The climate change crisis can feel so formidable, so daunting, that instead of mobilizing people to action, it engenders paralysis. What could we mortals possibly do to prevent the calamity? A fair bit, it turns out. On Heat of the Moment, a 12-part podcast by FP Studios, in partnership with the Climate Investment Funds, we focus on ordinary people across the globe who have found ways to fight back. Hosted by CNN contributor John D. Sutter, Heat of the Moment tells the stories of the people on the front lines of the fight against climate change.
The Solutions Under Our Noses
There are plenty of people sitting around waiting for some magical new or improved technology to come along and fix the mess we’ve made for ourselves with the climate emergency. That’s probably not going to happen—and, anyway, we have the tools we need to ditch fossil fuels now. In the first part of the episode, reporter Molly Schwartz looks into some of these solutions, including wind farm construction and carbon capture, utilization, and storage.
In the second part of the program, host John D. Sutter speaks with Mafalda Duarte, the head of the Climate Investment Funds. (The Climate Investment Funds is FP Studios’ partnering organization for Heat of the Moment.) Duarte explains that her group’s goal is not only to give loans for solar farms and other green projects but also to help tip the scales in favor of a clean energy revolution.
Extreme Weather Resilience
All of the weather these days is forming in an atmosphere that humans have warmed on average by about 1 degree Celsius. It’s not that fossil fuel pollution is causing all the bad weather, but it does play an inextricable role. In this episode of Heat of the Moment, host John D. Sutter speaks with MIT professor Kerry Emanuel, a leading expert on hurricanes and climate change, about how the crisis has evolved.
Later in the episode, reporter Dhashen Moodley shares the story of how officials in Mozambique responded to extreme weather by fortifying key elements of their infrastructure to make their country more resilient.
Why Bold Investments Matter
How much would it cost to fix climate change—and who should pay? Should it be the United States—the biggest polluter historically? Should it be China—the largest annual polluter these days? Is the entire industrial world to blame? These are some of the thorny questions the Heat of the Moment host John D. Sutter discusses with Nobel Prize-winning economist Joseph Stiglitz. Stiglitz is a top expert on how economic policy can play a leading role in steering the world away from fossil fuels.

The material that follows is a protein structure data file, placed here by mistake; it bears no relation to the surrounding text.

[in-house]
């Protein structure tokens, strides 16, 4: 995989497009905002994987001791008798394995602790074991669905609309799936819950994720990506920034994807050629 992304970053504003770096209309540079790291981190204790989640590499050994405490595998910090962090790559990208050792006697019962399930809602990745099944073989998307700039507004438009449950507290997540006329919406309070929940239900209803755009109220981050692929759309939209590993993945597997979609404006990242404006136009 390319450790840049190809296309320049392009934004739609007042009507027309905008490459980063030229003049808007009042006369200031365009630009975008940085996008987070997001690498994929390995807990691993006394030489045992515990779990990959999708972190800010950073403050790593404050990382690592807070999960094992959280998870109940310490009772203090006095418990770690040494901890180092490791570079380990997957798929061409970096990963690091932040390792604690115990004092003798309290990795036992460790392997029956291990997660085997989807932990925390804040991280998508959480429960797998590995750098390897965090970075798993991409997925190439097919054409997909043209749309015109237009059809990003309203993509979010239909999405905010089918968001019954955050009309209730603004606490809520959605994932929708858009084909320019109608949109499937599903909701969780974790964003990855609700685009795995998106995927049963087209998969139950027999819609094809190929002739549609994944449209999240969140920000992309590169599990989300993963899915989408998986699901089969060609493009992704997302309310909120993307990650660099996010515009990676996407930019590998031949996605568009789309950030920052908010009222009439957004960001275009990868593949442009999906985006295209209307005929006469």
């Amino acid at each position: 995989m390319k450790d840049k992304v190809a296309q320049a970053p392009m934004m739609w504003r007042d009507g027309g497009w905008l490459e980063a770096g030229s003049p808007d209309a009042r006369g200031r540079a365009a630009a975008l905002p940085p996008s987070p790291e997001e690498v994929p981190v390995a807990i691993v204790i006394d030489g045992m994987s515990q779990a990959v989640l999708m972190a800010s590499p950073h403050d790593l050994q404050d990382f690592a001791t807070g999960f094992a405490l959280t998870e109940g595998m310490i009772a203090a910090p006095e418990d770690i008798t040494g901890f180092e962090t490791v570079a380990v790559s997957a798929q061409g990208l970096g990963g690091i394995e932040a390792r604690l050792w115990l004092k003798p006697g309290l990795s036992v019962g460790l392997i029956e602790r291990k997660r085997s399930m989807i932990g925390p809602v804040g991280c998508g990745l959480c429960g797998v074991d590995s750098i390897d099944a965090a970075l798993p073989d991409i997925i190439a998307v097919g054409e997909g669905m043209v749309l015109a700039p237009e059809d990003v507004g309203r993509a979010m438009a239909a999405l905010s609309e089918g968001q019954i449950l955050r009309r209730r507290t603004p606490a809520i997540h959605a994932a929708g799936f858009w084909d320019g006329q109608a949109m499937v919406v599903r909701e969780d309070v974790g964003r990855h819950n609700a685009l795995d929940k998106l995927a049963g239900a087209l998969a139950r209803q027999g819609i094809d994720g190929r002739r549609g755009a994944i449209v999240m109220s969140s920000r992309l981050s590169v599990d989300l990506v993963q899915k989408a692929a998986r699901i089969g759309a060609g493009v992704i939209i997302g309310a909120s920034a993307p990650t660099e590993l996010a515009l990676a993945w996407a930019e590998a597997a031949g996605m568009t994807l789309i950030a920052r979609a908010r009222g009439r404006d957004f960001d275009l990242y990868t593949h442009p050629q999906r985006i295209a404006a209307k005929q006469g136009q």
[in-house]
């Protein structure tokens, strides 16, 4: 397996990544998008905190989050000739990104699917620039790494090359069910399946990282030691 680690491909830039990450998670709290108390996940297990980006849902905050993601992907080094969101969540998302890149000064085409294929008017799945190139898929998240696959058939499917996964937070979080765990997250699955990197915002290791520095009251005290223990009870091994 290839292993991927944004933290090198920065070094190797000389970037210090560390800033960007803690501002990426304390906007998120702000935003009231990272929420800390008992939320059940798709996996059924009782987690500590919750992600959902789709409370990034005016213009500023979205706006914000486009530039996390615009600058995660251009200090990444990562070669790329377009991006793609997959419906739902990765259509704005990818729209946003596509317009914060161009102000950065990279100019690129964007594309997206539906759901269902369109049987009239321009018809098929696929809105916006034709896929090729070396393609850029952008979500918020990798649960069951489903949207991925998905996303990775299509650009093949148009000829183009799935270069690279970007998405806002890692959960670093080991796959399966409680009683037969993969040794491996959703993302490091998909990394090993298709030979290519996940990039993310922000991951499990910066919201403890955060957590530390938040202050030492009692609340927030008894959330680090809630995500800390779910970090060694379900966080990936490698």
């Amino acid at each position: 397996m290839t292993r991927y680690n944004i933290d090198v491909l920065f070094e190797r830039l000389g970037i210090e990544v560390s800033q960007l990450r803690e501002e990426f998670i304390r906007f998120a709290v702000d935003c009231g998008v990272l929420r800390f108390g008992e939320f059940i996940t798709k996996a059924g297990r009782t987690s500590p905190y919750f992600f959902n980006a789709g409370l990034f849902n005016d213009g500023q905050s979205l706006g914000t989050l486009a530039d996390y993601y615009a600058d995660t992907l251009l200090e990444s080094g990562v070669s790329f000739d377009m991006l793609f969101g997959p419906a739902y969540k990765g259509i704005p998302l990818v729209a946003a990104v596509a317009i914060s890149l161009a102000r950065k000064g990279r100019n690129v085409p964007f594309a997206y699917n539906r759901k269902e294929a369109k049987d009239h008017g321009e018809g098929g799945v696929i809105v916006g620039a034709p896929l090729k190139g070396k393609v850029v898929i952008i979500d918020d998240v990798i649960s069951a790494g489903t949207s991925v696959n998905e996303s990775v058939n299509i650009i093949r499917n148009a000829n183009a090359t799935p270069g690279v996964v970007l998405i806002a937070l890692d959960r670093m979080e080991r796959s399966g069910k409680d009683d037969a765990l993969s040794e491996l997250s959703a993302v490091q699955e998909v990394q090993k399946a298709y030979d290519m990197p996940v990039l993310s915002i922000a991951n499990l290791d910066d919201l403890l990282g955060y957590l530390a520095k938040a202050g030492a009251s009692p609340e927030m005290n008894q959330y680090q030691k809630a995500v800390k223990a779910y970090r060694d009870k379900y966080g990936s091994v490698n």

Later, Emily Johnson reports on real-life examples of how investments can kick-start change. She looks at projects supported by our partners at the Climate Investment Funds in Jamaica, Tajikistan, and Turkey.
Adapting to a Drier Planet
Water is our most vital resource, but climate change is making weather patterns and seasonal rainfall less predictable. Now, drought and water scarcity are increasingly threatening the lives and livelihoods of vulnerable communities around the planet. In this episode of Heat of the Moment, host John D. Sutter speaks with Peter Gleick, president emeritus of the Pacific Institute, and a leading global thinker on the relationship between water scarcity and violent conflict.
Later on, reporter Portia Crowe travels to Niger to see how investments in drip irrigation are helping farmers adapt to more volatile weather patterns.
Talking Green Without Seeing Red
The dialogue surrounding climate change is often passionate and sometimes contentious, especially when it touches on people’s livelihoods, religion, or political beliefs. So how can those seeking action get past the rancor and have a constructive dialogue? In this episode of Heat of the Moment, host John D. Sutter speaks with Katharine Hayhoe, a professor of political science at Texas Tech University, who regularly engages with audiences in deep-red states and other places where going green is seen as political treason. Hayhoe also hosts a digital video series for PBS called Global Weirding that seeks to present the discussion on climate change in an inclusive way.
Later on in the episode, Belgian journalist Jan De Deken discusses why he created the Polar Project, an effort to tell the story of those impacted by climate change using a wide range of mediums including virtual reality and live performances.
A New Plan for the Amazon
The Amazon rainforest has been called “the lungs of the planet” as it plays an outsized role in absorbing the Earth’s carbon dioxide output. But industrial interests have led to rapid deforestation in parts of the Amazon, which is not only disrupting ecosystems but also indigenous communities. To get a better sense of the human impact of deforestation, host John Sutter speaks with the climate activist Nina Gualinga. Gualinga is from the Kichwa community of Sarayaku in the Ecuadorian Amazon.
Later in the program, what if the forest itself could become more profitable than logged timber and meat? The journalist Paula Moura brings us a story from the Brazilian Amazon on how local communities, NGOs, and scientists are combining conservation and technology in search of ways to make sure that trees are more valuable if they’re kept alive.